In over 35 years delivering AI and DI solutions, I’ve observed this “data/decision mismatch” situation countless times.

Here are four key implications of this different formulation which, again, I hope AI researchers will begin to address:

  1. Most causal work involves inducing causal models from data.  But in a large number of use cases, it is rare to find enough causal information in data, so we often need to obtain it from human experts: in the form of interviews or extracting knowledge (perhaps using automated methods like NLP) from written sources like research papers.  We need NLP research for that purpose, and we need UX / cognitive research to understand how to best extract causal knowledge from people. In particular, gathering, preparing, and learning from data can take months to years, where the same causal information could be elicited from a human expert in just a few minutes.
  2. Most causal work seeks a single representational scheme to represent causation.  But in a practical setting, most decisions involve a variety of causal links.  Most models I’ve worked with include behavioral factors, econometrics, inference, and more.  We need research demonstrating how to propagate causation over such heterogenous representations (not just one, like Bayesian causation).
  3. Most causal work restricts the semantics of “causation” to be that which can be proven to be causative, and not correlative.  But when we work with human decision makers, they don’t think this way, and so this creates a barrier between formal methods and human cognitive models, which severely restricts how much causal work actually gets used in practice, along with our ability to elicit expertise.  So we need research into how to a) elicit “causal-ish” knowledge from people (e.g. if there’s a higher interest rate on this product, then that causes the finance charge to go up – an econometric causation, has to live in the same model with if we show people three videos telling them to wear masks then this causes them to be 10% more likely to wear them) and b) how to convert this “causal-ish” knowledge to a form in which it supports decision making.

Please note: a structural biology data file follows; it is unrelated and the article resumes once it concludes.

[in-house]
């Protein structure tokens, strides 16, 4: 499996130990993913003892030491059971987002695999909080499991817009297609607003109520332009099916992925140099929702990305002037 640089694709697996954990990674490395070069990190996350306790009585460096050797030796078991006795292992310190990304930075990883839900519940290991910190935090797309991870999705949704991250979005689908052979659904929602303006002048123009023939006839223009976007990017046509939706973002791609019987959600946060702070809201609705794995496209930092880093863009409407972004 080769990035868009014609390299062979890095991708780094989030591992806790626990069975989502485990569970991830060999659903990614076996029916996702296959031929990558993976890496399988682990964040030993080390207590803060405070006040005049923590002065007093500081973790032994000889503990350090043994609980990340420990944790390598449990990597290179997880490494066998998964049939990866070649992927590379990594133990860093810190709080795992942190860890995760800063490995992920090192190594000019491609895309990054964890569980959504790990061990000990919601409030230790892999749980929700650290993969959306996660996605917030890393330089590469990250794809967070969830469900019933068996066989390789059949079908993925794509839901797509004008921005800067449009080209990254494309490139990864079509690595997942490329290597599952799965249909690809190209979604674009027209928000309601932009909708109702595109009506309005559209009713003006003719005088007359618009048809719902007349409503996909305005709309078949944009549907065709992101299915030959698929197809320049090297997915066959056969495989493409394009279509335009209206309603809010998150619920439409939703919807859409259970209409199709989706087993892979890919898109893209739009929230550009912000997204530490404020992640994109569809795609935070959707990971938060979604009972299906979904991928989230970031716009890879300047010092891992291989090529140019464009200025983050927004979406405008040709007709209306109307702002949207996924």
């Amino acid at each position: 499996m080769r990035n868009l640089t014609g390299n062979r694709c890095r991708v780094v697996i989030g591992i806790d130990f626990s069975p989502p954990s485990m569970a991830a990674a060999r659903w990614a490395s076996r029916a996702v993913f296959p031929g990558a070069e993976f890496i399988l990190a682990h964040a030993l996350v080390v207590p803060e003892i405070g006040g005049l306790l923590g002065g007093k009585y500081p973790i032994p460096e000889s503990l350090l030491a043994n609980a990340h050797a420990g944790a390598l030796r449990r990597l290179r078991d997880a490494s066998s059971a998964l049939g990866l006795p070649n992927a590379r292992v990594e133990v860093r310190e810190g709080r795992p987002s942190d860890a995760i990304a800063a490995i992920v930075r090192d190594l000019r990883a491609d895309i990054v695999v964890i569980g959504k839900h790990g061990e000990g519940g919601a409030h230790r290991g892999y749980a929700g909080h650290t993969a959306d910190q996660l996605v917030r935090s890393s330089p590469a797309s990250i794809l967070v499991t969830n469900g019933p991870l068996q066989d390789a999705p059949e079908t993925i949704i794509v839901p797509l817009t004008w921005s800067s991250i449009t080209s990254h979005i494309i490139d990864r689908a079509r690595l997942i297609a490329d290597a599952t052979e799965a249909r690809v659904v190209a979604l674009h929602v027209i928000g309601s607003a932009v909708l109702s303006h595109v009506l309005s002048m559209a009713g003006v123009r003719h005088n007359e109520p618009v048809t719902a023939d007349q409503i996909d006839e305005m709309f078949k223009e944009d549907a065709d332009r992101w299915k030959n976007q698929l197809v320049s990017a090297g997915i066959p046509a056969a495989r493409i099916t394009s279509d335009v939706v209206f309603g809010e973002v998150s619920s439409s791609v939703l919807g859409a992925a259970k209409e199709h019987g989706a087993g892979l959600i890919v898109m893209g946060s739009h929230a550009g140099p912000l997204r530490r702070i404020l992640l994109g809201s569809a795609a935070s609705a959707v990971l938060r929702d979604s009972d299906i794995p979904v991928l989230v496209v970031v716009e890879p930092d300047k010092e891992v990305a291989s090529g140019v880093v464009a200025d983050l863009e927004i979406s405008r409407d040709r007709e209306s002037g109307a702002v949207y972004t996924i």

4. Most causal work doesn’t integrate with simulation, digital twins, AI, econometrics, behavioral psychology, and more. So we need research that treats multidisciplinary integration as a first-class area of interest, not a secondary topic to be left to later “during implementation, not research”.

Even without academic programs addressing causal questions like those above, the field of decision intelligence has grown to the level that it is predicted to be worth US$37B worldwide in the next decade. If for no other reason than this, it’s time for academic research to take this alternative DI formulation seriously, so that we can work together to solve some of the hardest problems of our time. Human decision-making is one of the world’s must underutilized sustainable resources; getting it better is easy to do and worth attention from our best and brightest.